S.G. continues to amaze me with the Last Lumenian series. Proud Pada was a fun, intergalactic, mystery adventure that kept me on my toes! I’m pretty sure I read the entire book in two sittings because I didn’t want to put it down. I absolutely love the relationship S.G. has created between Lilla and Callum. Their dynamic was so intriguing to read and the mix with Moria just added to it even more. But it was great to see more of the worlds within the Seven Galaxies to understand the vastness of the universe S.G. is creating. I hope we get to see more galaxies in future books.
Read this series!!! I highly recommend for any reader who loves sci-fi, fantasy, and adventure; especially quest. I’m so excited to see what S.G. does next!
I LOVED this book SO much and I REALLY recommend it. This message is for Roshani Chokshi: MAKE A SIXTH BOOK OF ARU SHAH AND A MILLION MORE PLEASE.
The ‘Prince of Blue Flowers’ novel is an Asian fantasy adventure story. The protagonist of the story, a boy named Hatsukoi, goes to a monastery for his pranks, but soon runs away in search of adventure.
Magical Asia, in which the reader finds himself, is similar to medieval China, or rather, to the world of ‘lakes and rivers’ of the famous Chinese epics and ‘wuxia’ adventure novels. Swaggering dukes, greedy governors, arrogant princes, industrious peasants, wise monks, and wandering warriors inhabit this world. Gods are there as well, busy with their own worries and problems.
Rich with colorful epithets and unusual proverbs, the language knits together fairy tales and a trickster novel, leaving an aftertaste of hidden poetry.
The adventures of Sun Wu-Kun, the tricks of Til Ulenspiegel and Khoja Nasreddin, the stories of Brother Rabbit — such associations arise while reading the ‘Prince of Blue Flowers’. In the humour that peeps between the lines, one can find echoes of novels and short stories by Robert Asprin and Terry Pratchett.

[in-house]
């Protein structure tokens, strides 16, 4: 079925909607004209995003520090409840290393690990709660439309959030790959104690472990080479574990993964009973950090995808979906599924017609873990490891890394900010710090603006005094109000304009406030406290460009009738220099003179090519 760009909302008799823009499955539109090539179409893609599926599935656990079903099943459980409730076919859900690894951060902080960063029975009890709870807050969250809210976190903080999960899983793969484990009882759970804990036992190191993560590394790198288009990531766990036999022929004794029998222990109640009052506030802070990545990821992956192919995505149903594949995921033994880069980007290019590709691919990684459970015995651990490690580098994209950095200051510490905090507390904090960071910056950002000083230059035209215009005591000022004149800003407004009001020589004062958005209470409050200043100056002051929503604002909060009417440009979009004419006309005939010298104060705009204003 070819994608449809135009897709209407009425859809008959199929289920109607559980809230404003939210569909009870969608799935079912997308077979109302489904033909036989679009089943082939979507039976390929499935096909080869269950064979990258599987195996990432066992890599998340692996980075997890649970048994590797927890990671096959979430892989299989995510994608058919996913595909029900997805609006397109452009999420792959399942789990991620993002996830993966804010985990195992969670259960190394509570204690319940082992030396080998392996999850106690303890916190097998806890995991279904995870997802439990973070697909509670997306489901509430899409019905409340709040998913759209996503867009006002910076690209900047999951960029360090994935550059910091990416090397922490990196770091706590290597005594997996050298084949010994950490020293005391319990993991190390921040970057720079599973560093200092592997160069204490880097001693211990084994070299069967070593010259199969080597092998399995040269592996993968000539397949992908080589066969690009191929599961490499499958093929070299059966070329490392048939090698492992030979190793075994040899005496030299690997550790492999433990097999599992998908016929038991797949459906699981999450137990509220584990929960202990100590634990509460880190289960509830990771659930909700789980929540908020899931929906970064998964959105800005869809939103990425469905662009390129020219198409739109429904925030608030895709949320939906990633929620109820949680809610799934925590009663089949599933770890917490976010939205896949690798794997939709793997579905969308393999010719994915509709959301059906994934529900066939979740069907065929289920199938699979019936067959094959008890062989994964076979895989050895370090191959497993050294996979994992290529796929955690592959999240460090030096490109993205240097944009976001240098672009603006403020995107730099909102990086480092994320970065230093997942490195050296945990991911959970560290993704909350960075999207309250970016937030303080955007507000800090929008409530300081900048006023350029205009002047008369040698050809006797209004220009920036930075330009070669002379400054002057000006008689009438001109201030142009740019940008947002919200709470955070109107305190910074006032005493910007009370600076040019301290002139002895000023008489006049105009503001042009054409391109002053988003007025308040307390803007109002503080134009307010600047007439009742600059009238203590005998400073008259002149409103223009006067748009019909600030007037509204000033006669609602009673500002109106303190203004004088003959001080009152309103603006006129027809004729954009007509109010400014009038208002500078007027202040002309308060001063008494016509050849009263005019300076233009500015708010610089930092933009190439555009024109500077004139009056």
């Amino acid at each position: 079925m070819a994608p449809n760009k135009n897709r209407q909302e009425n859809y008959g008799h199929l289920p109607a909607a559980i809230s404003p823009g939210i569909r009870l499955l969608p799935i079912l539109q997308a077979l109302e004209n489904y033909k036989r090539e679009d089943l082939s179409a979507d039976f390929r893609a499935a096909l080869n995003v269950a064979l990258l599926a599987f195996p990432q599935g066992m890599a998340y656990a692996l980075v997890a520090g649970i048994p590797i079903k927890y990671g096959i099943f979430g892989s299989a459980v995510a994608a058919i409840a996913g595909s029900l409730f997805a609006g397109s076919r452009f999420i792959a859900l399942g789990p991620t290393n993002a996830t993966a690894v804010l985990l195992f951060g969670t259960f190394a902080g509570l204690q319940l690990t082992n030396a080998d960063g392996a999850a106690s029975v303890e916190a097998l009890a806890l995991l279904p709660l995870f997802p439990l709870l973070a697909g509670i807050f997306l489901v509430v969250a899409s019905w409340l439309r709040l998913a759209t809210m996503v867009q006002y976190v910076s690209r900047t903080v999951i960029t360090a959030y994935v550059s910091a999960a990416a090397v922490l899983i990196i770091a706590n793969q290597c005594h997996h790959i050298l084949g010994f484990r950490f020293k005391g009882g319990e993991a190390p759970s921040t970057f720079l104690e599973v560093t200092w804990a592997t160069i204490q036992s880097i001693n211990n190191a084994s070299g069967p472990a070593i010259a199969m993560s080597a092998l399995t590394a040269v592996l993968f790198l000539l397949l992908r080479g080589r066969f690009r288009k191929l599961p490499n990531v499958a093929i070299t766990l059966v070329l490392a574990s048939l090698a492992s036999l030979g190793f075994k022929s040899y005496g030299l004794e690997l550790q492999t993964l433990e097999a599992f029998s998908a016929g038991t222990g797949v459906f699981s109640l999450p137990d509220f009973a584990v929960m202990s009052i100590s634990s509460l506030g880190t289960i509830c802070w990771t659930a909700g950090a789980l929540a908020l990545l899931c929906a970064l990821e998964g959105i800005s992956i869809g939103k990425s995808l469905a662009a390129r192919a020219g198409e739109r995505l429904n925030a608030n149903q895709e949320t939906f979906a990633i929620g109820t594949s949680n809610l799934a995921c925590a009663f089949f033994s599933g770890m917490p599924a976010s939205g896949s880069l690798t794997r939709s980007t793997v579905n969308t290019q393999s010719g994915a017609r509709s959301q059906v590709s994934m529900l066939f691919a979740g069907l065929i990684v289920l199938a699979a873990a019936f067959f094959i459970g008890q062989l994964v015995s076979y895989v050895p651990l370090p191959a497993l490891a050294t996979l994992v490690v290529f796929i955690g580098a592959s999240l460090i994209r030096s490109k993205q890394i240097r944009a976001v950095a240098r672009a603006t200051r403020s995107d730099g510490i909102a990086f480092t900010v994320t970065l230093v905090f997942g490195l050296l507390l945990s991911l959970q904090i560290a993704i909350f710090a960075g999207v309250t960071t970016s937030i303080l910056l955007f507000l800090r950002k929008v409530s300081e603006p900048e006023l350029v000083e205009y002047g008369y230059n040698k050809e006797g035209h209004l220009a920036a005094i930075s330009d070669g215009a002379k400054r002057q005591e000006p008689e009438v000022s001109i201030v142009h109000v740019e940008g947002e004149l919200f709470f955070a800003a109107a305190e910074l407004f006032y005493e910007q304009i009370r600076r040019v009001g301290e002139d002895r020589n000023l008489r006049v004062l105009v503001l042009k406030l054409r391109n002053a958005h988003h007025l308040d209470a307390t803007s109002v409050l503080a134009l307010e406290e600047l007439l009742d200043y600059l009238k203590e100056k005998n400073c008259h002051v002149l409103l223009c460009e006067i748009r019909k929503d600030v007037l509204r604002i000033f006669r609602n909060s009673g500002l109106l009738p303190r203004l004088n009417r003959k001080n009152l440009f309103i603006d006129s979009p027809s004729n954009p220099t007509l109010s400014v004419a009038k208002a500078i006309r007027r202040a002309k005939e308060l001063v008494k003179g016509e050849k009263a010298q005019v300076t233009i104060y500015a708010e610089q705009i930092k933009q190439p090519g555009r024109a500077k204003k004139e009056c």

Under the guise of a light trickster tale lay a story about the roots of evil. It is a story about why it is easy to fool people who give in to their passions: greed, anger, ignorance.
“It won’t do for greedy people to swindle and get away with it. Here is a noble deed for my skills!” Our hero argues. But when his own bragging overcomes him, he himself gots into trouble. Luckily, as he understands that he became no better than his foes, the help gets on its way.
The moral of this book is simple: if you are greedy, angry, boastful, self-satisfied, and stupid, there will definitely be some trickster who will make you pay for your vices. Even if that trickster is yourself.
In the first book review, I said there were no similarities between Wheel of Time and The Licanius Trilogy. However, after reading the second book I noticed the resemblance, It’s of course not a fan fic of WoT but I noticed it in Caeden’s arc in particular, his constant battle between his past-self and present-self, similar to Rand and Lews Therin.
“The people with whom we are friends should never affect our morality; rather, our morality should affect with whom we are friends.”
The journey continues with Davian, Asha, Wirr, and Caeden, our four main characters.
My favorite character in the series is Caeden. After the surprising reveal in the first book, Caeden is trying to regain more of his memories to understand why he is who he is. Many mysteries are being revealed, and plot holes are being filled. The more we discover about Caeden, the clearer the story becomes.